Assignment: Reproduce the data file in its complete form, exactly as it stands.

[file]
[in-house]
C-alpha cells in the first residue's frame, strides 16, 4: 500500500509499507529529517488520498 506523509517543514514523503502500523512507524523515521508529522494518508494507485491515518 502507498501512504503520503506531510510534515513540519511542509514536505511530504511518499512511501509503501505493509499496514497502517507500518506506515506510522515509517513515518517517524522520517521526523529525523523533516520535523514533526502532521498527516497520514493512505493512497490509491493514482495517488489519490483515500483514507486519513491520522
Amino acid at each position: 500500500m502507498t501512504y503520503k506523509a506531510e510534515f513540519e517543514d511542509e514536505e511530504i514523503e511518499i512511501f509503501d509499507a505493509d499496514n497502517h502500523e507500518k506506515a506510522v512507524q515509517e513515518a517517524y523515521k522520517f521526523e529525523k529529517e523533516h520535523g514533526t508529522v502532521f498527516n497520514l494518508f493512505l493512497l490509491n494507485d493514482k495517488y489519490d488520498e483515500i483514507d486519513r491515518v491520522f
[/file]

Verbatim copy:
[in-house]
C-alpha cells in the first residue's frame, strides 16, 4: 500500500509499507529529517488520498 506523509517543514514523503502500523512507524523515521508529522494518508494507485491515518 502507498501512504503520503506531510510534515513540519511542509514536505511530504511518499512511501509503501505493509499496514497502517507500518506506515506510522515509517513515518517517524522520517521526523529525523523533516520535523514533526502532521498527516497520514493512505493512497490509491493514482495517488489519490483515500483514507486519513491520522
Amino acid at each position: 500500500m502507498t501512504y503520503k506523509a506531510e510534515f513540519e517543514d511542509e514536505e511530504i514523503e511518499i512511501f509503501d509499507a505493509d499496514n497502517h502500523e507500518k506506515a506510522v512507524q515509517e513515518a517517524y523515521k522520517f521526523e529525523k529529517e523533516h520535523g514533526t508529522v502532521f498527516n497520514l494518508f493512505l493512497l490509491n494507485d493514482k495517488y489519490d488520498e483515500i483514507d486519513r491515518v491520522f